foreshortening are the same.

As an example here we have the trimetric projection where fx is not equal fy is not equal to fz.

This is diametric so you that this basically equals to this if I had taken the object to

start with as a queue. So when we observe the foreshortening these two directions are

the same. And in isometric I have all the foreshortening. What basically happens here

is that these projectors are parallel, these projectors are also perpendicular to the projection

plane. It is just the projection plane which is placed differently as opposed to in the

case of orthographic projection where it was kept actually at the principle planes. So

this basically adds the visual realism to the 3 dimensional object. When you view the

object it looks more like a 3 dimensional object then you would see in orthographic

projection. Orthographic projection in isolation for a particular view does not give you any

3 dimensional information whereas these actually help you viewing in 3 dimension. That is the

If we are dealing with isometric projection the basic thing is that the projecting plane

undergoes some kind of a transformation before we perform the conventional orthographic projection

on Z is equal to 0 plane. These transformations are of the kind rotations. So, if I use two

rotations the first one is about Y axis by an angle phi and the other one is about X

axis by an angle theta. The corresponding transformations I have given, this is the

rotation about the Y axis and this is the rotation about X axis and then I apply the

projection on Z is equal to 0. So this whole matrix now would give me a transformation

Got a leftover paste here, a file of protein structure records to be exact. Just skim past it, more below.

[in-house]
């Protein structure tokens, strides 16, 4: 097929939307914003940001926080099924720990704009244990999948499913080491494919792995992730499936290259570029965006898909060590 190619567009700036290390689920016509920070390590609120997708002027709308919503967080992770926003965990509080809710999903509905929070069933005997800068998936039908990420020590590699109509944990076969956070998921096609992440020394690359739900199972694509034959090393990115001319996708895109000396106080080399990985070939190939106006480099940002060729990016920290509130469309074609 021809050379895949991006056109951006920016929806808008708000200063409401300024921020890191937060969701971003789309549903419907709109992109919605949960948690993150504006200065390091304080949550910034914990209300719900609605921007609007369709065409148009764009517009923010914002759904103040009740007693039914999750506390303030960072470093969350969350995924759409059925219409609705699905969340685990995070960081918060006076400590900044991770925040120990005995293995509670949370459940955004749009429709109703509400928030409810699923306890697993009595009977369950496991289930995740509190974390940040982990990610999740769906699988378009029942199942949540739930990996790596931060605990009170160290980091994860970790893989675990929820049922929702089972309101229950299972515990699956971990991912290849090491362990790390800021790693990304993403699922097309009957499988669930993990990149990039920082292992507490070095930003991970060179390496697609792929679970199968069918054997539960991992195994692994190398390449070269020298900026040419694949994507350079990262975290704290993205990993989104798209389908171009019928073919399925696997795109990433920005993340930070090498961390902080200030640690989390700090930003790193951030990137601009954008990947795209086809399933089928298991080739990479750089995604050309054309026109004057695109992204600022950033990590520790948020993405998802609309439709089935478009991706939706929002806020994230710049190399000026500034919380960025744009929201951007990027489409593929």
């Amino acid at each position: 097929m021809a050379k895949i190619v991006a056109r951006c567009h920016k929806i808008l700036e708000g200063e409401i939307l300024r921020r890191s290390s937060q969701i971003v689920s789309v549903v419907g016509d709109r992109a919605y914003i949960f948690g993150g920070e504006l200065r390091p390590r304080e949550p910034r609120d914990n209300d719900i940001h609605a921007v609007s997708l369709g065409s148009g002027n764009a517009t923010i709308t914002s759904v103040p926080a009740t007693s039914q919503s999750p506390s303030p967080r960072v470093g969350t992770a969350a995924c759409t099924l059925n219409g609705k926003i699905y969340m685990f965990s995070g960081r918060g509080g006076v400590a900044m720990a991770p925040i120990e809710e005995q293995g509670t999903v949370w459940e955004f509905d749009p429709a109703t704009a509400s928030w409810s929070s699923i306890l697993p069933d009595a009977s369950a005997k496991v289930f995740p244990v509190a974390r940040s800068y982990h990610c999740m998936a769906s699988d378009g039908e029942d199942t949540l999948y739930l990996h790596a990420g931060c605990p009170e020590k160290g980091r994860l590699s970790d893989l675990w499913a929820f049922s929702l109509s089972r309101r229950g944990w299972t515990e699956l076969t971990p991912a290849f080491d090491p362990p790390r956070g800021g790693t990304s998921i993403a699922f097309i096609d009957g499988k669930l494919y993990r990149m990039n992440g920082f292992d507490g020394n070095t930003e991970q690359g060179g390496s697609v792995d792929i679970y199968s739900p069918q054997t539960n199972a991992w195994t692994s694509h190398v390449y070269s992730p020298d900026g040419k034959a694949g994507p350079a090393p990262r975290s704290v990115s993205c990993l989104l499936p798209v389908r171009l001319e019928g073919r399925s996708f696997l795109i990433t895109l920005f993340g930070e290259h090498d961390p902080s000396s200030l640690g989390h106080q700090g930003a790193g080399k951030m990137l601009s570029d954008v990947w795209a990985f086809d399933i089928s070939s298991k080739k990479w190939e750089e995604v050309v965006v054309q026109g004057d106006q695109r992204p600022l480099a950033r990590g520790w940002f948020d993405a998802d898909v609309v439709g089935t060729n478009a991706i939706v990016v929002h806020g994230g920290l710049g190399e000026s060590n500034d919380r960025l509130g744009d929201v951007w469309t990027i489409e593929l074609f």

which I want to use as an isometric projection.

This is the resulting transformation I get after concatenating these individual transformations.

It is just a multiplication of those matrices. Now if you go back and see how we obtain those

foreshortenings for the unit vectors let us again try to see these foreshortenings with

this transformation matrix.

Again I have the three unit vectors and this is the transformation. Once I apply the transformation

on to these three unit vectors the modified or the transformed unit vectors are dmos.

So the first row gives me the transform unit vector in X, the second row gives me the transform

unit vector in Y and the third one gives me the transform unit vector in Z. So these are

the three unit vectors transform. Now, from these I try to compute the foreshortening

just in the way I had done earlier. So I get the square of foreshortening in X given by

this which are the square of these two entries I have here.

Similarly I have the foreshortening in Y the square of it given here and foreshortening

in Z. Now I impose the constraint of the transformation to be isometric which in turn means that these

three foreshortenings should be the same which basically means now I have fx is equal to

fy is equal to fz is equal to some f which gives me these two equations.

Now I have these three equations where I can solve it for pi, theta and f. So basically

it can give me the amount of rotations I should be performing in order to get isometric projection

for a given value of foreshortening. Now we move on to the other type of parallel projections.

So what were the observations we had in the axonometric projection? It was that the projectors

were parallel and they were perpendicular to the projection plane. Now we relax one

of the restrictions.

Since these are in parallel projections we will still retain the projectors to be parallel

because we want the center of projections to lie at infinity whereas we relax this condition

that they need not be perpendicular to the projection. So what this gives us we call

it as oblique projection. Here the projectors are not perpendicular to the projection. For

instance, if this is the object and this is the projector I have this is not perpendicular

to the projection. Therefore now with this property the true shape and size will be preserved

only for the faces which are parallel to the projection.

This is again an example here, here these projectors are not perpendicular to the projection